Classic Computer Magazine Archive COMPUTE! ISSUE 140 / MAY 1992 / PAGE 60

The law is on your side. (legal software)(includes related articles) (Buyers Guide)
by Rosalind Resnick, Gary Taylor

No matter where you turn, you can't go very far without brushing up against the legal system. If you're like most people, this means hiring an attorney and spending a small fortune, buying a fill-in-the-blank legal form from the local stationery store, or not putting anything in writing and taking your chances.

There is a better way. By investing less than $100 in the legal software of your choice, you can prepare your own will, contracts, leases, and other legal documents with the speed, ease, and accuracy once available only to legal professionals. And now that lawyers often charge $100 an hour or more (frequently for documents generated by professional legal software similar to personal legal software), home legal software makes more sense than ever.

Prices are coming down, and programs are getting friendlier. You own it to yourself to give legal software a try. The Software Publishers Association says that sales of forms software, which includes self-help legal programs, soared by 84 percent through the third quarter of 1991, more than four times the growth rate of the software industry as a whole.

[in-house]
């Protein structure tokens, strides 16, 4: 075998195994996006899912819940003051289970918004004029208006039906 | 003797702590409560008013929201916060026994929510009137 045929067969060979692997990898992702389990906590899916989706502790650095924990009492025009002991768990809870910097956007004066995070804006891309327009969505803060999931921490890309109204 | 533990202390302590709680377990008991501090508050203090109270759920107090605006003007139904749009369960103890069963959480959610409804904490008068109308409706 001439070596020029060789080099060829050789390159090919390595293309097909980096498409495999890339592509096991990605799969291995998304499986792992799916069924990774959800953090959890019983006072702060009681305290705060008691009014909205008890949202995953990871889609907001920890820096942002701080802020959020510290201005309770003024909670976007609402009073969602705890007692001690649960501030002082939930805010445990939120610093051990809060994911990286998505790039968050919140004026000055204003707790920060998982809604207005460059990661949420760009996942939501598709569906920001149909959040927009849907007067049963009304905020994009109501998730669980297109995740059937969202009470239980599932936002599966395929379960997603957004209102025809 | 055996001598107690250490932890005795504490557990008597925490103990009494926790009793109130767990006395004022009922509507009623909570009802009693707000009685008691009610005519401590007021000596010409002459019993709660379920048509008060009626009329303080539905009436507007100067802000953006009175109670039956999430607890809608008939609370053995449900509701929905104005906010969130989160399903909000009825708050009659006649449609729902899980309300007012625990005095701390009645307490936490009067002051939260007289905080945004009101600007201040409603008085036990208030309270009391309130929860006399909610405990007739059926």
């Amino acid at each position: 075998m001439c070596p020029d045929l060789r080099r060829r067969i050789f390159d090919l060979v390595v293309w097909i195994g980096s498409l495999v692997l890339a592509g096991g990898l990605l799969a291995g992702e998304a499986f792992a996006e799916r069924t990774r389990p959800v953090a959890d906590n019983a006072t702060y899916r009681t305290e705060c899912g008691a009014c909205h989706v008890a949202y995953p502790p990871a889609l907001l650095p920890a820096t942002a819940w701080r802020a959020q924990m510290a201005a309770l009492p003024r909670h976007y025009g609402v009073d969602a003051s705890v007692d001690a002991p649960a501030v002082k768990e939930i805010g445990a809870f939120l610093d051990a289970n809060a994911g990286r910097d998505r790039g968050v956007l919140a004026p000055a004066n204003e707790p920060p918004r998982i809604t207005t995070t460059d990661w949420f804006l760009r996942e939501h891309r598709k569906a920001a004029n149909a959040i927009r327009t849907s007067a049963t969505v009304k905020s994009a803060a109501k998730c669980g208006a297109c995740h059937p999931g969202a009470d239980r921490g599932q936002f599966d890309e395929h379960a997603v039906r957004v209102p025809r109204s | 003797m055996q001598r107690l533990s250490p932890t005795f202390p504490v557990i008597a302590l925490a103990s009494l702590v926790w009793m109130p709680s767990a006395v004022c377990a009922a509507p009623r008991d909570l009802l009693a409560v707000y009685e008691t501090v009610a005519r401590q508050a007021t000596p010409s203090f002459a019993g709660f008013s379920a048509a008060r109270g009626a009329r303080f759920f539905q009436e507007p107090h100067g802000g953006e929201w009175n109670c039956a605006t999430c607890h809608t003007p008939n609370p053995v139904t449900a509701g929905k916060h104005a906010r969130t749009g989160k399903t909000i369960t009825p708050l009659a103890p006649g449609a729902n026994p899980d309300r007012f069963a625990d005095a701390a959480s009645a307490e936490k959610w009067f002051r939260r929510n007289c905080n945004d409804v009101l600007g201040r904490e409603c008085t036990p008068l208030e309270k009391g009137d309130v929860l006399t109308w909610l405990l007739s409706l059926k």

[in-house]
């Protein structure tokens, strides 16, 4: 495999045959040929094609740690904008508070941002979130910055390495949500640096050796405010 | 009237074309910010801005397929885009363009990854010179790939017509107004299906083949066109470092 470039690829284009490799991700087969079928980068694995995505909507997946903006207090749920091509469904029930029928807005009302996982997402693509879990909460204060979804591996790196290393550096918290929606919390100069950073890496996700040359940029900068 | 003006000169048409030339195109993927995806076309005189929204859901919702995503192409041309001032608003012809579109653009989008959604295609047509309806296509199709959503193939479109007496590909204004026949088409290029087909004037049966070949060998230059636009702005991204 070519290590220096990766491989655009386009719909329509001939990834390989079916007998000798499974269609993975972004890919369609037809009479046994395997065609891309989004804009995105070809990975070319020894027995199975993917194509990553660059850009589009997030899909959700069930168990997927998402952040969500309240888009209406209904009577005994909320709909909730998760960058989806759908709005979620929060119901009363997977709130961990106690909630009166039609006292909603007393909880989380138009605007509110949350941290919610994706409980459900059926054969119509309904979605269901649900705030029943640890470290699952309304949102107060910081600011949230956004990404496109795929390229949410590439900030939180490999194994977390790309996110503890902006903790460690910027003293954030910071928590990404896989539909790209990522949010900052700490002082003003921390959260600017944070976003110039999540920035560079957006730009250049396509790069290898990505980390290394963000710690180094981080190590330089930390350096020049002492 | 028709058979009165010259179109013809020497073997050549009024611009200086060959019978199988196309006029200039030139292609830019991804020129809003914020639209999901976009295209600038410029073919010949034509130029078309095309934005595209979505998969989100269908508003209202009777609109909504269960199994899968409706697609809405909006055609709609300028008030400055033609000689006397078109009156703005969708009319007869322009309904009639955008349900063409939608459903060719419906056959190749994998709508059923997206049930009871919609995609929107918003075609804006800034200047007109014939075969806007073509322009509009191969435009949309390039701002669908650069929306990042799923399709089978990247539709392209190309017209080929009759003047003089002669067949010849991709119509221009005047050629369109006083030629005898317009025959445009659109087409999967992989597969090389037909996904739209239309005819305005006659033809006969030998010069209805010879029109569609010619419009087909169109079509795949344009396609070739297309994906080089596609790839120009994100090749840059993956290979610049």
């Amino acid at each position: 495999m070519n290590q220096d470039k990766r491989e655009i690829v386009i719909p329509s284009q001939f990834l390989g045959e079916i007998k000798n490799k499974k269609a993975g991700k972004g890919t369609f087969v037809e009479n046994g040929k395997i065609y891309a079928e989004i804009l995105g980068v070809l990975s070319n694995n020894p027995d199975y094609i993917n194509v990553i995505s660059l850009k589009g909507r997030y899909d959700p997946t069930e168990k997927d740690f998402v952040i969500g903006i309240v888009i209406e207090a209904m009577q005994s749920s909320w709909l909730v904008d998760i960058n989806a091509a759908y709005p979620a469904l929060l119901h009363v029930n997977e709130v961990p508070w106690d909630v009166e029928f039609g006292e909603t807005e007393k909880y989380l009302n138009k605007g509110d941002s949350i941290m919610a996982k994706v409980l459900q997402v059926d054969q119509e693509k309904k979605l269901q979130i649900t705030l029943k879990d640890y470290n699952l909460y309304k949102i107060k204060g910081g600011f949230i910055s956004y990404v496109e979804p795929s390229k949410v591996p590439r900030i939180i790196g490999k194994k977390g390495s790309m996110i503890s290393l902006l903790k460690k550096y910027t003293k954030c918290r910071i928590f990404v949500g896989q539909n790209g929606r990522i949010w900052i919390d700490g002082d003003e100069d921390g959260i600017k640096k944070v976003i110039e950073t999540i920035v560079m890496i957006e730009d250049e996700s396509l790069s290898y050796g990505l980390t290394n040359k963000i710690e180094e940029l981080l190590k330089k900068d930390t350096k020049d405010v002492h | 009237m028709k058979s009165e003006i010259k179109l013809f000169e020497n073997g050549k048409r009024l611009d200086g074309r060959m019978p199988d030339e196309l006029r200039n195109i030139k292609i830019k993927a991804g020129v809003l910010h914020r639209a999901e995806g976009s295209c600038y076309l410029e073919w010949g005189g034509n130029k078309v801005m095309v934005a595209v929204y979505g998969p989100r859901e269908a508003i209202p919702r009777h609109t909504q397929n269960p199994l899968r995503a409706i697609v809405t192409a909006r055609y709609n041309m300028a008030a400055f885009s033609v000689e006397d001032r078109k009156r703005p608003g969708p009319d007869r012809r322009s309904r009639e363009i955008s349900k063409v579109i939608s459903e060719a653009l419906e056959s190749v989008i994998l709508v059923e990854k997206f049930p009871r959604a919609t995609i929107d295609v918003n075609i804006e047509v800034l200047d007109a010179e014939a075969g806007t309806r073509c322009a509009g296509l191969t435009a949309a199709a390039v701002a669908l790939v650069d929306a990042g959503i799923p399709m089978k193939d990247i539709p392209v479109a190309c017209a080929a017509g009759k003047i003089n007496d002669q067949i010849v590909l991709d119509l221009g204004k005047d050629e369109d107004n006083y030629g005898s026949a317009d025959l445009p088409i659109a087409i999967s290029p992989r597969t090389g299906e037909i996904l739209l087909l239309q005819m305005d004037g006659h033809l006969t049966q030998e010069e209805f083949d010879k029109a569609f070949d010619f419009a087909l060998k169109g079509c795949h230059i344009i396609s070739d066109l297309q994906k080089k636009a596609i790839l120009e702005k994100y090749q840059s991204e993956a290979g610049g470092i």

To see why legal software is catching on, consider the case of Harry Hunter. Hunter who runs a consulting and tax accounting practice in Union, New Jersey, purchased Parsons Technology's It's Legal in November 1991 to help him draft customer contracts.

"But I noticed it had a collection letter, too," Hunter recalls. "So the first thing I did was use it to draft a letter to a client who owed me money. I didn't expect to get paid, but I hoped that the letter and the deadline would at least generate a phone call. Then I expected to take the letter to my lawyer and have him finish the collection. Instead, I got full payment from the client. I never had to show it to my attorney."

The bottom line on this single transaction: Hunter saved the 30 to 40 percent he would have had to pay his lawyer to collect the money, a savings that more than paid for the program.

Unlike do-it-yourself tax software, self-hel[ legal software has taken awhile to catch on. Steve Elias, copublisher at Nolo Press (the Berkeley, California, firm that produces WillMaker, a popular will-drafting program), says many people still fear that they'll mess up if they attempt to draft a legal document on their own.